New Safeguards for Old Corals

NOAA Approves Largest Ocean Protection Area in U.S. Atlantic

The National Oceanic and Atmospheric Agency today finalized important protections for more than 38,000 square miles of ancient, fragile deep-sea coral habitat off of our nation’s most populated coastline.

The Frank R. Lautenberg Deep Sea Coral Protection Area will be the largest area in the U.S. Atlantic and Gulf of Mexico protected from a range of destructive fishing gear. It is named for the late U.S. Senator who sponsored ocean conservation legislation with the provision that allowed fisheries managers to put in place this sweeping protection measure. The announcement puts the perfect holiday bow on a nearly four year process to preserve these ecologically-important deep-sea coral communities.

Photo credit: Deepwater Canyons 2013 Expedition, NOAA-OER/BOEM/USGS

A map of the Deep Sea Coral Protection Area can be found here.

Deep sea or coldwater corals grow just millimeters a year over hundreds—even thousands—of years, and can reach the size of small trees. These corals, as well as related species, like sponges and anemones, are abundant in the Mid-Atlantic’s submarine canyons that cut into the continental shelf about 100 miles off the coastline. The corals grow on the hard canyon walls and precipices—gardens of color in the pitch-black of the deep ocean. The coral colonies are shelter, breeding areas, and foraging habitat for countless species of fish and crustaceans.

The new protected area is also home to an array of marine mammals, including the endangered sperm whale, as well as sea birds, sea turtles, tunas, sharks, billfish, and countless other species.

Because they grow slowly and are fragile, deep sea corals are highly vulnerable to human disturbance. One pass of a weighted fishing trawl net can destroy coral colonies as old as the California redwoods in seconds. While the remaining deep sea corals off the Atlantic Coast are largely protected by rugged, deep terrain, new fisheries can develop quickly.

The new safeguards will prohibit the use of a number of types of fishing gear that touches the ocean bottom, such as bottom trawls, in the designated area.

The Deep Sea Coral Protection Area was developed with extensive scientific, public and stakeholder input and is the product of several rounds of public comment—one of which generated over 120,000 letters, virtually all in support of the protections. The boundaries were negotiated by the fishing industry and ocean conservation groups, including NRDC.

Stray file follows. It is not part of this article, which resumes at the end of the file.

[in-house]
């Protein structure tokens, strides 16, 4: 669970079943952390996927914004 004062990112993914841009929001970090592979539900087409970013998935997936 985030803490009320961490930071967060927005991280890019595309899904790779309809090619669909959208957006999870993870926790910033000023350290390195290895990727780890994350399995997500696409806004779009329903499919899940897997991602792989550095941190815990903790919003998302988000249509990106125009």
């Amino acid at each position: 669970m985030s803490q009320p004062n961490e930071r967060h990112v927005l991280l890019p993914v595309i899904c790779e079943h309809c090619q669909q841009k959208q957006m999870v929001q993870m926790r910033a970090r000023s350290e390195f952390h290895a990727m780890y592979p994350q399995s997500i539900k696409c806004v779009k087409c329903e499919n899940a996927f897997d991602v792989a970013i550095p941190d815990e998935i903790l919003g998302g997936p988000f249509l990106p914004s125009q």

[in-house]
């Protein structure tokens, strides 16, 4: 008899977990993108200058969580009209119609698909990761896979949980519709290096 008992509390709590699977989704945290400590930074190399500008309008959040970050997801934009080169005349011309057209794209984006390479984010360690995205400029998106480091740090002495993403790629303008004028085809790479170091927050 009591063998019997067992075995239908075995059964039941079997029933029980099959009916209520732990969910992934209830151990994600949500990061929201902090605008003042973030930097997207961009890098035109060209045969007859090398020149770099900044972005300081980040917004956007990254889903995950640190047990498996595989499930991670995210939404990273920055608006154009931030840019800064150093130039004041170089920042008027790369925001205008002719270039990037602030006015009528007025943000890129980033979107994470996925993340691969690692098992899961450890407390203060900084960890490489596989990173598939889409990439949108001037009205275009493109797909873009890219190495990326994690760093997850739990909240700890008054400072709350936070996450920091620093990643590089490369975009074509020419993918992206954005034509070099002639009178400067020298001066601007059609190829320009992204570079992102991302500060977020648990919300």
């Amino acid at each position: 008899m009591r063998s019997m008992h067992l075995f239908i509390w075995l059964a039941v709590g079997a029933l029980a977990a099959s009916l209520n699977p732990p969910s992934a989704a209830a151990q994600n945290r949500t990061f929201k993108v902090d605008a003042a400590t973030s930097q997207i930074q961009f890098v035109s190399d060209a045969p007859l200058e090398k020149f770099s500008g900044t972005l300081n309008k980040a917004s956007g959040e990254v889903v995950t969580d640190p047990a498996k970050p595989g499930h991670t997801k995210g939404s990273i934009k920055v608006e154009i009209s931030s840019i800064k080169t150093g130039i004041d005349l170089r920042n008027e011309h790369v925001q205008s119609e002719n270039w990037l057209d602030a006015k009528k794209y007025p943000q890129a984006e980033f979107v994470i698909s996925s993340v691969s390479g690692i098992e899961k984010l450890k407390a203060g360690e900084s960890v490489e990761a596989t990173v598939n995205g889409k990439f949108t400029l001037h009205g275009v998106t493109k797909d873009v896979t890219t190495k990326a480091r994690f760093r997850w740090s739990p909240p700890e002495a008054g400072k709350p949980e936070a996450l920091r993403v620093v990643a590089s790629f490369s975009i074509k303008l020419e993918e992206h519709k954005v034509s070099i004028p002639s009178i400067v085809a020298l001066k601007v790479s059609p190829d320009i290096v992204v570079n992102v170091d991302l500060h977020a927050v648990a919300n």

The protected area encompasses 27 underwater canyons and other deep sea bottom habitat in the region extending out to the nation’s 200-mile Exclusive Economic Zone boundary—an area roughly the size of the State of Virginia. NOAA’s final rule implements the plan approved by the Mid-Atlantic Fishery Management Council in June 2015.

Scientists still have a lot to learn about the deep sea environment. Recent U.S. National Oceanic and Atmospheric Administration (NOAA)-led explorations to the canyons and other deep sea areas off the Atlantic Coast identified more than 73 coral species, some for the first time in the region. These discoveries have had incredible applications. Coral and sponge communities have contributed to scientific and technological advances in cancer treatments, artificial synthesis of human bone, and more durable optic cables. Because deep-sea corals live so long, scientists can also learn about historic changes in global climate and ocean current systems through trace elements and isotopes incorporated into their coral skeletons.

NRDC congratulates the Council and NOAA on this landmark move to preserve our nation’s ocean waters. Our oceans are home to spectacular wildlife, a vital source of food, and a source of wonder and enjoyment for all Americans. They are also under increasing stress from climate change and ocean acidification, and habitat protections like those announced today are a critical part of fortifying marine ecosystems against these threats.

Photo credit: Deepwater Canyons 2013 Expedition, NOAA-OER/BOEM/USGS

About the Authors

Brad Sewell

Director, Fisheries and U.S. Atlantic, Oceans Program

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